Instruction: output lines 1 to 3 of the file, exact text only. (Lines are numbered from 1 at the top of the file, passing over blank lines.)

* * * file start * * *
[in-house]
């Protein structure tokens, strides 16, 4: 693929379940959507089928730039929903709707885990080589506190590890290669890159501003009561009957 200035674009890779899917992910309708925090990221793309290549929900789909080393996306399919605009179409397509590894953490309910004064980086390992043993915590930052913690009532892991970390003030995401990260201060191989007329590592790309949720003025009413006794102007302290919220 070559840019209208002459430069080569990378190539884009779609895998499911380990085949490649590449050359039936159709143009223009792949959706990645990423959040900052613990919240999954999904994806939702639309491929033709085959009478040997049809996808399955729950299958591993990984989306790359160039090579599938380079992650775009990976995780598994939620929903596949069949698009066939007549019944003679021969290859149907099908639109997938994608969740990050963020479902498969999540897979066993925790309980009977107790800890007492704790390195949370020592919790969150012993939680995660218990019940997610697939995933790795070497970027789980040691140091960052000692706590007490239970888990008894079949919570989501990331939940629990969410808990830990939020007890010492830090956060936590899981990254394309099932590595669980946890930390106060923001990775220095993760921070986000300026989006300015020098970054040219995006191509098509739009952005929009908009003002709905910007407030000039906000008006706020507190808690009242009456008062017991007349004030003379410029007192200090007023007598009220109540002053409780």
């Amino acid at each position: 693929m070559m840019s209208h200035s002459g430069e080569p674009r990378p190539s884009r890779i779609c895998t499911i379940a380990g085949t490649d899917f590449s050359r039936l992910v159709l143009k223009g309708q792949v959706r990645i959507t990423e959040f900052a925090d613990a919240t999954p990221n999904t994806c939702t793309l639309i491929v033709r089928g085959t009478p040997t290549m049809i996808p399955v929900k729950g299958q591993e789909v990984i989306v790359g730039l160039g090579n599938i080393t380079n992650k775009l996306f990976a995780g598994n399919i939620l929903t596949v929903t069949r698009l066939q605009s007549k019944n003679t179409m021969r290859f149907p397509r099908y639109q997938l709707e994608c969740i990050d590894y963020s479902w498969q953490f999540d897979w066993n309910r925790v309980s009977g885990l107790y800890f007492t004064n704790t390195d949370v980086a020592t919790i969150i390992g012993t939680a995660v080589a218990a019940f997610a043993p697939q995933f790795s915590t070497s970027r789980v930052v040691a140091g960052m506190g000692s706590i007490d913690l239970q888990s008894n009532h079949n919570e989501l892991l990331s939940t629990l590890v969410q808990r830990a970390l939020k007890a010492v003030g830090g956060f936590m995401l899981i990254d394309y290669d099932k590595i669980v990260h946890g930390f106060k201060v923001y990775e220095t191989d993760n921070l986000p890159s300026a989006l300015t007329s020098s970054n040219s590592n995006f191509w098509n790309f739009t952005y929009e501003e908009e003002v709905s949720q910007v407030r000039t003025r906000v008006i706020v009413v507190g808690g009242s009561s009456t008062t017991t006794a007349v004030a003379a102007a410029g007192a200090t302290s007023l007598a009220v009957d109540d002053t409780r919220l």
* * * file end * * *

[in-house]
């Protein structure tokens, strides 16, 4: 693929379940959507089928730039929903709707885990080589506190590890290669890159501003009561009957 200035674009890779899917992910309708925090990221793309290549929900789909080393996306399919605009179409397509590894953490309910004064980086390992043993915590930052913690009532892991970390003030995401990260201060191989007329590592790309949720003025009413006794102007302290919220 070559840019209208002459430069080569990378190539884009779609895998499911380990085949490649590449050359039936159709143009223009792949959706990645990423959040900052613990919240999954999904994806939702639309491929033709085959009478040997049809996808399955729950299958591993990984989306790359160039090579599938380079992650775009990976995780598994939620929903596949069949698009066939007549019944003679021969290859149907099908639109997938994608969740990050963020479902498969999540897979066993925790309980009977107790800890007492704790390195949370020592919790969150012993939680995660218990019940997610697939995933790795070497970027789980040691140091960052000692706590007490239970888990008894079949919570989501990331939940629990969410808990830990939020007890010492830090956060936590899981990254394309099932590595669980946890930390106060923001990775220095993760921070986000300026989006300015020098970054040219995006191509098509739009952005929009908009003002709905910007407030000039906000008006706020507190808690009242009456008062017991007349004030003379410029007192200090007023007598009220109540002053409780």
């Amino acid at each position: 693929m070559m840019s209208h200035s002459g430069e080569p674009r990378p190539s884009r890779i779609c895998t499911i379940a380990g085949t490649d899917f590449s050359r039936l992910v159709l143009k223009g309708q792949v959706r990645i959507t990423e959040f900052a925090d613990a919240t999954p990221n999904t994806c939702t793309l639309i491929v033709r089928g085959t009478p040997t290549m049809i996808p399955v929900k729950g299958q591993e789909v990984i989306v790359g730039l160039g090579n599938i080393t380079n992650k775009l996306f990976a995780g598994n399919i939620l929903t596949v929903t069949r698009l066939q605009s007549k019944n003679t179409m021969r290859f149907p397509r099908y639109q997938l709707e994608c969740i990050d590894y963020s479902w498969q953490f999540d897979w066993n309910r925790v309980s009977g885990l107790y800890f007492t004064n704790t390195d949370v980086a020592t919790i969150i390992g012993t939680a995660v080589a218990a019940f997610a043993p697939q995933f790795s915590t070497s970027r789980v930052v040691a140091g960052m506190g000692s706590i007490d913690l239970q888990s008894n009532h079949n919570e989501l892991l990331s939940t629990l590890v969410q808990r830990a970390l939020k007890a010492v003030g830090g956060f936590m995401l899981i990254d394309y290669d099932k590595i669980v990260h946890g930390f106060k201060v923001y990775e220095t191989d993760n921070l986000p890159s300026a989006l300015t007329s020098s970054n040219s590592n995006f191509w098509n790309f739009t952005y929009e501003e908009e003002v709905s949720q910007v407030r000039t003025r906000v008006i706020v009413v507190g808690g009242s009561s009456t008062t017991t006794a007349v004030a003379a102007a410029g007192a200090t302290s007023l007598a009220v009957d109540d002053t409780r919220l």